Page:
When Netflix (NFLX -1.66%) reported 2022 first-quarter financial results on April 19, what captured the market's attention was a loss of 200,000 subscribers during the period. Making matters worse was management's expectation of losing another 2 million customers in the current quarter. Unsurprisingly, the stock immediately crashed 35% following the announcement.
For a business that was growing rapidly over the past decade, adding tens of millions of new members every year and increasing revenue at a brisk rate, the dramatic slowdown is raising questions about the streaming company's prospects. And investors have a lot to think about.
Topping the list of what shareholders should start to question is Netflix's pricing power. Let's take a closer look.
Netflix's weakening moat
Netflix has historically been able to raise prices in the U.S. with seemingly no impact on its customer growth. It hiked prices in April 2014 (the first of six price hikes), and since then, the membership count has increased from 48 million to 221.6 million today. But I think it's looking like the party is over.
Management blamed elevated churn as the reason for the first-quarter subscriber miss and weak second-quarter forecast. Furthermore, it specifically said that the most recent U.S. price increase in January was not the reason for higher churn. Instead, the leadership team called out the war in Ukraine, macro issues in Latin America, seasonality, and heightened competition for the attrition.
I'm skeptical of this argument. The U.S. and Canada region (UCAN) lost 640,000 members last quarter, the biggest decline it at least the past decade. And this was during the three-month period that Netflix raised prices in the U.S. and in a period when Bridgerton 2, its most popular English-language TV show, was released. Top-notch content wasn't enough for consumers to want to pay more, a key part of the company's strategy that has worked so well in the past.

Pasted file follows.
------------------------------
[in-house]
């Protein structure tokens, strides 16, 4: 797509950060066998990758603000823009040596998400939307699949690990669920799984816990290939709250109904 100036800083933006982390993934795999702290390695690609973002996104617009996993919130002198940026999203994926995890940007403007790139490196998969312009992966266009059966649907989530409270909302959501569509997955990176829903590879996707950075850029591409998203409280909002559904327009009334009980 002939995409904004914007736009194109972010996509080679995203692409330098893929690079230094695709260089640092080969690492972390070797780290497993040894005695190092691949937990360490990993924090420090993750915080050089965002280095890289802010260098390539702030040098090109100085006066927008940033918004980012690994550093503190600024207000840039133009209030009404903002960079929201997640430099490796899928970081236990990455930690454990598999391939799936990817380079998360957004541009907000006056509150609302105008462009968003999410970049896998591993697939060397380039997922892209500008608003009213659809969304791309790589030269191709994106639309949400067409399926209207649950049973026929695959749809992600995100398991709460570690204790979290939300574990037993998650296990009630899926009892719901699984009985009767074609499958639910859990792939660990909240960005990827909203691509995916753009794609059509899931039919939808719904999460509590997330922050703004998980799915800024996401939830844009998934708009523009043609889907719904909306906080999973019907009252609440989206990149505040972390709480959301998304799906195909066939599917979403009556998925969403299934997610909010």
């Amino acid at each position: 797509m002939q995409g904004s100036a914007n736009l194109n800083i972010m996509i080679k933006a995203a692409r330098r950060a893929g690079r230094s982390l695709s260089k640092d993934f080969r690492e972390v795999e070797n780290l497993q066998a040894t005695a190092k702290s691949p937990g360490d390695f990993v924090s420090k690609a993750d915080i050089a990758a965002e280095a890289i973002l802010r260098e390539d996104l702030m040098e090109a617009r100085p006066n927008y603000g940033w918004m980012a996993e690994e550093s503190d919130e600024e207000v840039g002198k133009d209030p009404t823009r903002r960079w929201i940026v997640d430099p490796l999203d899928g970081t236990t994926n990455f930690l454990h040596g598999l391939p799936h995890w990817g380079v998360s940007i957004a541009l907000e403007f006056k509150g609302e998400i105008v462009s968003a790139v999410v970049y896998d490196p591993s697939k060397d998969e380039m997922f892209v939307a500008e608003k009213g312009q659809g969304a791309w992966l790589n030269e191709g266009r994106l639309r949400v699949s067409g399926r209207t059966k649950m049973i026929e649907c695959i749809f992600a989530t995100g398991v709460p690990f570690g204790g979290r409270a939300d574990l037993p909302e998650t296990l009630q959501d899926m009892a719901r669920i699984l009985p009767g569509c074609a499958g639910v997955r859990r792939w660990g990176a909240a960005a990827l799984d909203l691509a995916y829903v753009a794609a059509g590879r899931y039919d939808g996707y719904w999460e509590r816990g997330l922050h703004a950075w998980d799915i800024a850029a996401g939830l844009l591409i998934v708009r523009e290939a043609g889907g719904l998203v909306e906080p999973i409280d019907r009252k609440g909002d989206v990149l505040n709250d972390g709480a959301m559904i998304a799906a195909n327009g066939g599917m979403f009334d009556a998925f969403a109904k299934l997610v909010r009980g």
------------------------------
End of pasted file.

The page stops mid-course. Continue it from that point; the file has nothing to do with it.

It's only going to get harder to bring these fallen-off customers back onto the platform. Including accounts that share passwords, Netflix estimates that there are 105 million households in the UCAN region that watch Netflix. Market saturation is real. Additionally, there are an unlimited number of entertainment options today. Is Netflix still superior enough to rival services to warrant its premium pricing? I'm not so sure.
Excluding the impact of Russia, Netflix would've added 500,000 customers in the first quarter. That still would've substantially missed management's previous guidance of 2.5 million adds. So there were an unexpected 2 million accounts that chose to cancel their subscriptions. Losing members is problematic because it not only affects sales in the current quarter, but in future periods as well.
The leadership team's long-term pricing strategy, however, hasn't changed. The objective is still to continue finding ways to add greater entertainment value, while asking its customers to pay more over time. But the company's latest struggles call into question a key part of Netflix's thesis: its pricing power.
Warren Buffett once said that pricing power is the most important determinant of a company's quality. Is Netflix now a worse business than it was before?
Is it time to sell Netflix stock?
With the stock down 68% since the start of the year, Netflix's current price-to-earnings ratio of 17 makes shares appear cheap right now. It's still the top streaming service by number of subscribers, and this scale is a huge advantage when it comes to producing content. But the U.S. market is starting to look saturated. At the same time, competition for consumers' attention has never been higher.
Regardless of the seemingly attractive stock price, Netflix's weakening competitive position led me to sell the stock. Whether this is a temporary blip on the company's radar or not remains to be seen. For now, I'm staying on the sidelines.